My daughter’s preschool class just wrapped up Community Helper Week–five full days of learning about everyone from auto mechanics to zoo keepers. It seemed only natural, therefore, that I hit her up with the ultimate Jewish parent question at Shabbat dinner. “So, Emma, what do you want to be when you grow up?”
“Half astronaut, half ballerina, half movie star,” she replied without missing a beat. But before I had a chance to revel in my child’s admirable aspirations, she turned the tables on me. “Mommy, what do you want me to be when I grow up?”
Magical Mommy Moment
Taken aback, I debated my answer. Should I take a diplomatic approach (I want you to be whatever you want to be, Emma), or an overachieving one (All those things and a doctor too? How impressive!). Should I afford her a dose of realism (Halves come in twos not threes, honey.); or change the subject all together (Who’s ready for dessert?)
No matter what route I considered, however, nothing seemed to do this question–or my daughter–justice. Fortunately, it was right about then that I had a magical mommy moment. You know, one of those rare instances when you realize that maybe being a parent hasn’t robbed you of every last neuron you ever had, but actually allowed you to generate a few new ones!
I suddenly understood that the question at hand was not in fact the humdinger I’d taken it to be, but a no-brainer with a clear answer written in parchment and ink. For while it would certainly be nice for Emma to become an astronaut, movie star or physician one day, these are but secondary goals to that of watching her grow into a kind, compassionate individual. And so I delivered my answer with confidence and resolve. “Emma, when you grow up I want you to be a mentsch [good person].”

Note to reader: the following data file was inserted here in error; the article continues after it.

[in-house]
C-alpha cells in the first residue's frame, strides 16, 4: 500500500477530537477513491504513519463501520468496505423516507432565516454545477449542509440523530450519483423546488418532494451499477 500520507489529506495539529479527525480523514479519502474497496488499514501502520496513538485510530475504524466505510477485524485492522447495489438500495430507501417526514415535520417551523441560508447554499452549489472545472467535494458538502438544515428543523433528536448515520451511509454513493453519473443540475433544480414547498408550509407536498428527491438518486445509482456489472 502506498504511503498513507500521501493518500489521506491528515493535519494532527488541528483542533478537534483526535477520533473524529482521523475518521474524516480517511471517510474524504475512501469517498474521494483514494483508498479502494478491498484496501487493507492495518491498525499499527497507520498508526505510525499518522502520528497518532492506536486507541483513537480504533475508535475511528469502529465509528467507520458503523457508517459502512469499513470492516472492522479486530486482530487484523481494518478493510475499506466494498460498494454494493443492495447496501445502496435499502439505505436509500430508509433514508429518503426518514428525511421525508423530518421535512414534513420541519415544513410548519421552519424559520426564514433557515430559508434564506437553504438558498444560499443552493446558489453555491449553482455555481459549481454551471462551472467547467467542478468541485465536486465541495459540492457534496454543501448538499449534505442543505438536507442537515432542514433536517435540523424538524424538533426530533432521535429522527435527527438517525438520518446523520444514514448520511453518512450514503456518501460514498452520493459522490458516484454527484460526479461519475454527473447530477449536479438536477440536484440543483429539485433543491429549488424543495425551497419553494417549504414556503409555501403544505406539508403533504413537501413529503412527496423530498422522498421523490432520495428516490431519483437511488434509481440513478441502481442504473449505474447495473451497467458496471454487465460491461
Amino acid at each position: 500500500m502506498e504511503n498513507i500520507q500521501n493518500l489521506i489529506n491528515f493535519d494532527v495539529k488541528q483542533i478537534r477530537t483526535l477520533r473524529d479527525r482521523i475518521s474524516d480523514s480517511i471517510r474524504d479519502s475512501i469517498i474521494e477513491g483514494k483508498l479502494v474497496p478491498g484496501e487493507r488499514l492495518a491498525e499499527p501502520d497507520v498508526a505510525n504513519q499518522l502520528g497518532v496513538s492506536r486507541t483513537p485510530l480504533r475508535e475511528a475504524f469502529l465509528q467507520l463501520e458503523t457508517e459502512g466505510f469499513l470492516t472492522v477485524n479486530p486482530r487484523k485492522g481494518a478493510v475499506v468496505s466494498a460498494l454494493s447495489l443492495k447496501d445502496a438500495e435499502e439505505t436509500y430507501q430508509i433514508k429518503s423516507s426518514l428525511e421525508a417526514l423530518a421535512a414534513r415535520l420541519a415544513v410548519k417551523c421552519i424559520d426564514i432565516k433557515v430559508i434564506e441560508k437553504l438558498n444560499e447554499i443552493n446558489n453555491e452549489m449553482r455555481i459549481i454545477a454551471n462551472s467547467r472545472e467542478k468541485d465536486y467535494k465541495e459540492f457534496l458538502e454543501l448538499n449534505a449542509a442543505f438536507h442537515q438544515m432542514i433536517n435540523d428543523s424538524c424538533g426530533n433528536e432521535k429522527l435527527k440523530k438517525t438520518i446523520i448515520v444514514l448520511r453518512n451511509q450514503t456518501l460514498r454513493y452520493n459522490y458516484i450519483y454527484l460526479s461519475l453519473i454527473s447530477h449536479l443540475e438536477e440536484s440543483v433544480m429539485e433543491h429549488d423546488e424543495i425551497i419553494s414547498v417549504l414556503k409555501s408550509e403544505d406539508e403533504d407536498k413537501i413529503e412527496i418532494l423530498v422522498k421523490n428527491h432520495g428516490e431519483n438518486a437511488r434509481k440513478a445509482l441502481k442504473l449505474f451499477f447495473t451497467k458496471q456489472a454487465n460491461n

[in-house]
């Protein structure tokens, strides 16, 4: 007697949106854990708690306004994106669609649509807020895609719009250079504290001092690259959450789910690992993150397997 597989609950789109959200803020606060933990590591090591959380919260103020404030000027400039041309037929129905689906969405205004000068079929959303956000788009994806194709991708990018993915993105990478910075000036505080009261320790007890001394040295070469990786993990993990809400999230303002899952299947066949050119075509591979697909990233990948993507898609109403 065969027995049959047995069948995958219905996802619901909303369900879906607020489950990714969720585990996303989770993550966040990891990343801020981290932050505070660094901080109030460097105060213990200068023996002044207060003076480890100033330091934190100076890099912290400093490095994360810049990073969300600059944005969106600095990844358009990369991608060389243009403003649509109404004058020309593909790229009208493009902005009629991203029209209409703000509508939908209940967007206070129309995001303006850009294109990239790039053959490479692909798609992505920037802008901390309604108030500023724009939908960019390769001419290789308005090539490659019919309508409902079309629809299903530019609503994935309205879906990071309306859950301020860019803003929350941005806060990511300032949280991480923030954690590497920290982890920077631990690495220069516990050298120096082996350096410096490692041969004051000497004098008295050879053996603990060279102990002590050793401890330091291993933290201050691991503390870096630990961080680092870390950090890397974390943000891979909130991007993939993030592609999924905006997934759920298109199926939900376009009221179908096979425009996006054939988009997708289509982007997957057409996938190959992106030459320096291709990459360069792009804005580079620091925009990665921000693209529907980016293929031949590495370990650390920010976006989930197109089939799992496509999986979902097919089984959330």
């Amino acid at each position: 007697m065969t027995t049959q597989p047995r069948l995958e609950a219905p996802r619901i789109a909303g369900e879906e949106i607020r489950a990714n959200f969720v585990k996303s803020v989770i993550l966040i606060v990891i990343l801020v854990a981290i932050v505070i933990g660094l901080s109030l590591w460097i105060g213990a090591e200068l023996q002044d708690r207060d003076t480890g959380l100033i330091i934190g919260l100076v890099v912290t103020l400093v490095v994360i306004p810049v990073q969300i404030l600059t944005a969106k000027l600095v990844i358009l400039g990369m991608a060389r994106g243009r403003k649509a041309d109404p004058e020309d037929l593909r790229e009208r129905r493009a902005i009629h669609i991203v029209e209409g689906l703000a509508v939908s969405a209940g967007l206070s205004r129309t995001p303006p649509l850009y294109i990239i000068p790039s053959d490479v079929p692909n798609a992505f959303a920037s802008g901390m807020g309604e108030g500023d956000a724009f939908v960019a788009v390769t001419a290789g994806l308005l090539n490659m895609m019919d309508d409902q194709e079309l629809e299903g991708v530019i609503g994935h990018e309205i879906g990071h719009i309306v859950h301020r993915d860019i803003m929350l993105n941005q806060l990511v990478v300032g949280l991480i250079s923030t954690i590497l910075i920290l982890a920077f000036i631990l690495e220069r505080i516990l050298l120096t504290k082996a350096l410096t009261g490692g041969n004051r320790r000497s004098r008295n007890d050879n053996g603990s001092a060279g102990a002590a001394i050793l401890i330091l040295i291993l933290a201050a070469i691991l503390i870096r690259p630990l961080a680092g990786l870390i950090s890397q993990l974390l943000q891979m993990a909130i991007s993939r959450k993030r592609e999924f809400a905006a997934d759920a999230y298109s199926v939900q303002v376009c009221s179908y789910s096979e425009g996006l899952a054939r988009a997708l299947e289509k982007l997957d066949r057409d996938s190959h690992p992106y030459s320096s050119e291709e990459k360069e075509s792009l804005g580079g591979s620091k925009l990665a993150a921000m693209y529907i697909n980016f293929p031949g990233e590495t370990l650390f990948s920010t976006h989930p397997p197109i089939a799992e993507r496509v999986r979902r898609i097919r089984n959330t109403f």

Of course, my revelation was hardly profound. The edict of raising mentschlich [mentsch-like] children is interwoven throughout the Torah and Talmudic thought. It’s just that, caught up in the stresses of 21st century family life, it’s easy to lose sight of the long-term goals we hold for our children that transcend diplomas and graduate degrees.
By working to instill the following fundamental Jewish principles in our kids (adapted from Jewish Every Day: The Complete Handbook for Early Childhood Teachers by Maxine Handelman), we can help ensure that one day–underneath their spacesuits, Oscar gowns or doctors scrubs–our children embody the very values and mentschlekeit [the quality of being a mensch] that have kept our people growing strong for generations.
1. Kavod (Respect)
Straight from commandment number five, honor thy mother and father, comes this mentschlich staple. Of course kids should be taught to extend kavod to all people who touch their lives, not just mom and dad. A good way to reinforce respectful behavior is with the “if-then” game. “If the teacher asks you to finish your assignment before going out to recess, then what should you do?” “If your sister asks you to play a game with her and you aren’t busy, then what should you do?”
This fundamental Jewish value implies a basic responsibility to do justice (tzedek) by sharing our resources with the community. Although it may require gentle nudges to get kids into the philanthropic spirit, e